On top of the "between teams"-communication load, the team has regular meetings like every product team has. While the team is working on many different projects and task, each data expert is only working on a handful of them. During planning and refinement meetings, most of the time is spent on projects and task of other team members. This enables including everyone’s knowledge and experience in all the team’s work, but there are more effective ways of facilitating that kind of communication. The Data & AI product team setup, working on many tasks, projects and business domains, again leads to a communication load on every data expert. And this time, not related to the work of the experts themselves. Like in scenario 1.1, the reversed communication design principle applies, suggesting that the current team design is suboptimal, from a "team internal"-communication point of view.
The high internal and external communication loads suffered by both the PO individually and the team as a whole makes this team design a challenging one for attaining high team productivity. Even though this productivity is improved by working together on one platform.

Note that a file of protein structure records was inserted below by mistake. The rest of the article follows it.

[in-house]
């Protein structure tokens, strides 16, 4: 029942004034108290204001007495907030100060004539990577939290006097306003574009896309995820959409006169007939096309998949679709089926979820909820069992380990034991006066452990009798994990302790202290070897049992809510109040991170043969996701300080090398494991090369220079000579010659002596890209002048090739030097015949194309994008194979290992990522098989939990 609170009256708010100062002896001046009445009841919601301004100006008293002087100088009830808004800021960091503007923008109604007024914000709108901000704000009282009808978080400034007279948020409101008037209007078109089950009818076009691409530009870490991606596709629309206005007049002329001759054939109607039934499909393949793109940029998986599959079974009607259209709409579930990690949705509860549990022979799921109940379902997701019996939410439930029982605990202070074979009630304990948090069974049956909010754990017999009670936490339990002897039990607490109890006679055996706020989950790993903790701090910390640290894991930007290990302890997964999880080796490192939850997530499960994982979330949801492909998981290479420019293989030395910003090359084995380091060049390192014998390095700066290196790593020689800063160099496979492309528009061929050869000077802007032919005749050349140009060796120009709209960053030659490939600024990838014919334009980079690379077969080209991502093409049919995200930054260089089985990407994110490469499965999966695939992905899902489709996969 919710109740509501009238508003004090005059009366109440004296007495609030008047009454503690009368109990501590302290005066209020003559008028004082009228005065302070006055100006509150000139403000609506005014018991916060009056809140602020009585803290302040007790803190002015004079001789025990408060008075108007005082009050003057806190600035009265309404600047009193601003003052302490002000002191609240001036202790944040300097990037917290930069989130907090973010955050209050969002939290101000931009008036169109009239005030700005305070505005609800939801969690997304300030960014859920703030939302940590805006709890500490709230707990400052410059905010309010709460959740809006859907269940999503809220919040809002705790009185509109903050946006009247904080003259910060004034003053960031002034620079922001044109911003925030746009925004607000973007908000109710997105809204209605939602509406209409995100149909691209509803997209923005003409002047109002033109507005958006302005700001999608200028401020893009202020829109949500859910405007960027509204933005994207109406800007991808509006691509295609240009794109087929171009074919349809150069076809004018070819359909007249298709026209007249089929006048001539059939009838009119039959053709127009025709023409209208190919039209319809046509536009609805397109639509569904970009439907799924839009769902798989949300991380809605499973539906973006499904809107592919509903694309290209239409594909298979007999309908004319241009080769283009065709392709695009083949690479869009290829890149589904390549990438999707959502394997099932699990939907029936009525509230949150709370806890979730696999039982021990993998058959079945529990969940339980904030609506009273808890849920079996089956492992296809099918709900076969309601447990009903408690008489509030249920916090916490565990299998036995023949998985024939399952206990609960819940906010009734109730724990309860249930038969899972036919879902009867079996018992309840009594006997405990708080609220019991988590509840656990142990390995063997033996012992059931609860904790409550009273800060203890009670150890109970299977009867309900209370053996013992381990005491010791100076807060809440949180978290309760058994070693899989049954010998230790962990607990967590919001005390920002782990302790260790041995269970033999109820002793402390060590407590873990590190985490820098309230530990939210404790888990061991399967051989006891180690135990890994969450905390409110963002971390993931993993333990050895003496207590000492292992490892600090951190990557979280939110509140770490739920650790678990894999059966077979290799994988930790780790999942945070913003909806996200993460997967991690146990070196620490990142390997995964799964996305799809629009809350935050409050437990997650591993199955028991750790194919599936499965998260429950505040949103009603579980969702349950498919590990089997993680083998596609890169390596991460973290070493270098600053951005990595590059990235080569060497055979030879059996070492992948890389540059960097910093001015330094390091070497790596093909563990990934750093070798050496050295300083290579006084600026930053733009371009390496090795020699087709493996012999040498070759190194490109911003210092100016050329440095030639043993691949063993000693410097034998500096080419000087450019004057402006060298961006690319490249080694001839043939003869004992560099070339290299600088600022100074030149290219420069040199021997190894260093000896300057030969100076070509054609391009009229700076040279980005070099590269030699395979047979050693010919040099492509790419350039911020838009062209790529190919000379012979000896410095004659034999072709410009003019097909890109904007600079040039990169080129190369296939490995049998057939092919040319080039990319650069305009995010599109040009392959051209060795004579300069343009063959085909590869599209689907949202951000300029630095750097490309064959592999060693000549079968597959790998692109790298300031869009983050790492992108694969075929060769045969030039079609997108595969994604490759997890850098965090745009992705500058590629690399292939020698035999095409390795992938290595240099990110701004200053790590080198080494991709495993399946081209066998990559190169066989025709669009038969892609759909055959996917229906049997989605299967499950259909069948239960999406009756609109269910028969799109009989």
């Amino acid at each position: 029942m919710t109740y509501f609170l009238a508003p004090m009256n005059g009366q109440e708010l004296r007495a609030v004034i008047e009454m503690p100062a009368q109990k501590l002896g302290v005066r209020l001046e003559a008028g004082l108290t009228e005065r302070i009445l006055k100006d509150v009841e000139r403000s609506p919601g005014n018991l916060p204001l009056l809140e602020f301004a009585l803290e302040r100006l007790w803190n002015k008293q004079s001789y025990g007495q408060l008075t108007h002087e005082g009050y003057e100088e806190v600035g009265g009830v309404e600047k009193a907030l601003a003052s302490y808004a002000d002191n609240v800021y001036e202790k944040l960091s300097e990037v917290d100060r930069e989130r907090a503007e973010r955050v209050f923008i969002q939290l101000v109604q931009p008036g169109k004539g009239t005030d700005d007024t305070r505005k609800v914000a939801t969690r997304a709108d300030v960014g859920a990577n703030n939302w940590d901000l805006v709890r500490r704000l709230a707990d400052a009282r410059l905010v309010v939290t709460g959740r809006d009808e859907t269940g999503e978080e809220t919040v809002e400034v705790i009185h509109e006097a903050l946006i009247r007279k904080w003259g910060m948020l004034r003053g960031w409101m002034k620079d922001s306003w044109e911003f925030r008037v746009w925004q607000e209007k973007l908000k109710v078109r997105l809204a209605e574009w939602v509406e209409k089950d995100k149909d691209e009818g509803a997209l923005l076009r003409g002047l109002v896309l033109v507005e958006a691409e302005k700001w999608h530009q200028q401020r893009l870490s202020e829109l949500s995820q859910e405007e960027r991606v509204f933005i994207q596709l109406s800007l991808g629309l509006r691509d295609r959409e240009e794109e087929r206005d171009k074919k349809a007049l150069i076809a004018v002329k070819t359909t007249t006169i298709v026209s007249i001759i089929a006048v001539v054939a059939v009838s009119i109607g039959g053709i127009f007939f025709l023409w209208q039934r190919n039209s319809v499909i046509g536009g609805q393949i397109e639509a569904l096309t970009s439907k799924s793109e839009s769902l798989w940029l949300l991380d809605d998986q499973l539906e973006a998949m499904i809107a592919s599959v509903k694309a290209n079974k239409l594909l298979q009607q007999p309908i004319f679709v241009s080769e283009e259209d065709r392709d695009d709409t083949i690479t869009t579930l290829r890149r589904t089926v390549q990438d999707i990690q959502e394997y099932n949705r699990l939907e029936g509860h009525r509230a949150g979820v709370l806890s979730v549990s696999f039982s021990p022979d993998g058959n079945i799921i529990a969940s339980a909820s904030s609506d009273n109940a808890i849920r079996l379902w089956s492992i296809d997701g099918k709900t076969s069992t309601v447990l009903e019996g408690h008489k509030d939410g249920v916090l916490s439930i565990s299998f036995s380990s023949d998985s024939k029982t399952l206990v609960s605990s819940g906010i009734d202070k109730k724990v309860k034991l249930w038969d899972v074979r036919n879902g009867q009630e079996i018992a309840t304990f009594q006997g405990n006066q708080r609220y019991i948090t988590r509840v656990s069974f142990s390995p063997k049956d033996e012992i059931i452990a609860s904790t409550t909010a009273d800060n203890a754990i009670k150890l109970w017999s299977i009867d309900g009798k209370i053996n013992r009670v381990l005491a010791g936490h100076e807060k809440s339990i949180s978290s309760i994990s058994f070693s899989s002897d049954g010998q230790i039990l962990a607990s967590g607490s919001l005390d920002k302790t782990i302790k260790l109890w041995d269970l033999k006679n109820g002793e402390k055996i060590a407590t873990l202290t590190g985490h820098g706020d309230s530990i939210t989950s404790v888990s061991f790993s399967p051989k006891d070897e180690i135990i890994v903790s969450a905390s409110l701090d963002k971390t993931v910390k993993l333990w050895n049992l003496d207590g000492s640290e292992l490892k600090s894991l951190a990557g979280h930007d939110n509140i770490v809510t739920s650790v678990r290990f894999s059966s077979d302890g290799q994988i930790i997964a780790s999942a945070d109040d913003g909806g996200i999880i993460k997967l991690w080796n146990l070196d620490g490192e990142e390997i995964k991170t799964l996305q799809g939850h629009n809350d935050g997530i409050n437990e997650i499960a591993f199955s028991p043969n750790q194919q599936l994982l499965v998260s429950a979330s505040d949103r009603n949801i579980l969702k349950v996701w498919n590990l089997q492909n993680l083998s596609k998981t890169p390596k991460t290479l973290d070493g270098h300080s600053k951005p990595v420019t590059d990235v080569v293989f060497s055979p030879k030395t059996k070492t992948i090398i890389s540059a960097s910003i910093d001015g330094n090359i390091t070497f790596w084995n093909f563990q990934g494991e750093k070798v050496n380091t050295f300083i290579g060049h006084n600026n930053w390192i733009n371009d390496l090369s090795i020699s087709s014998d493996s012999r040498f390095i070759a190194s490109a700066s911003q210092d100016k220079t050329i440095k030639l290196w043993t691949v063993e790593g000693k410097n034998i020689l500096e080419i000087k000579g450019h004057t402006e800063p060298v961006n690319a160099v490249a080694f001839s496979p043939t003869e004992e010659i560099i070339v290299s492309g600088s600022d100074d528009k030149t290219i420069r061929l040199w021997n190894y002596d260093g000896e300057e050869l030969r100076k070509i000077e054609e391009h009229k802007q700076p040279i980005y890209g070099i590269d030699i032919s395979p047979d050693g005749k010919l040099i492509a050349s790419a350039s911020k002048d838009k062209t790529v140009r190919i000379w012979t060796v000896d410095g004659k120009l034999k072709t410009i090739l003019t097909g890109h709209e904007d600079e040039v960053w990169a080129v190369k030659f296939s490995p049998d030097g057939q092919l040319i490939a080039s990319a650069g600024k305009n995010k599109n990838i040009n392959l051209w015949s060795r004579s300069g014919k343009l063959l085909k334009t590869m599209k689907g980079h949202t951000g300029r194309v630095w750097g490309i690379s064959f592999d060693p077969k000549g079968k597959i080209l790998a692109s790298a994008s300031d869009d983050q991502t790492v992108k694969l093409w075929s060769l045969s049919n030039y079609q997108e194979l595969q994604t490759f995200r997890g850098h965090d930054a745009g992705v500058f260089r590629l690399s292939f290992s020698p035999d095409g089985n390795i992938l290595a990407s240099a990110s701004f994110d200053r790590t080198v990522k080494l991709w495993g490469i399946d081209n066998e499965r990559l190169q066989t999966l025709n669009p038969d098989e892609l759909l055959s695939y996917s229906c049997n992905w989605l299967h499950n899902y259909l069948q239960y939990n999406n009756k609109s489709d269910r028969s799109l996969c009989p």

Scenario 1.3: Data & AI expert pool
This scenario starts similar to the previous one, except that the team of Data & AI experts is not intended to operate as an autonomous product team, having own sprint planning meetings and so on. Instead, a "home base" team is formed, from which data experts will be allocated to specific projects or product teams for a certain period of time. This allocation will be part-time, since a percentage of the time (10% to 20%) of the data analysts and scientists will be reserved for shared development of knowledge, skills and infra the team will work on.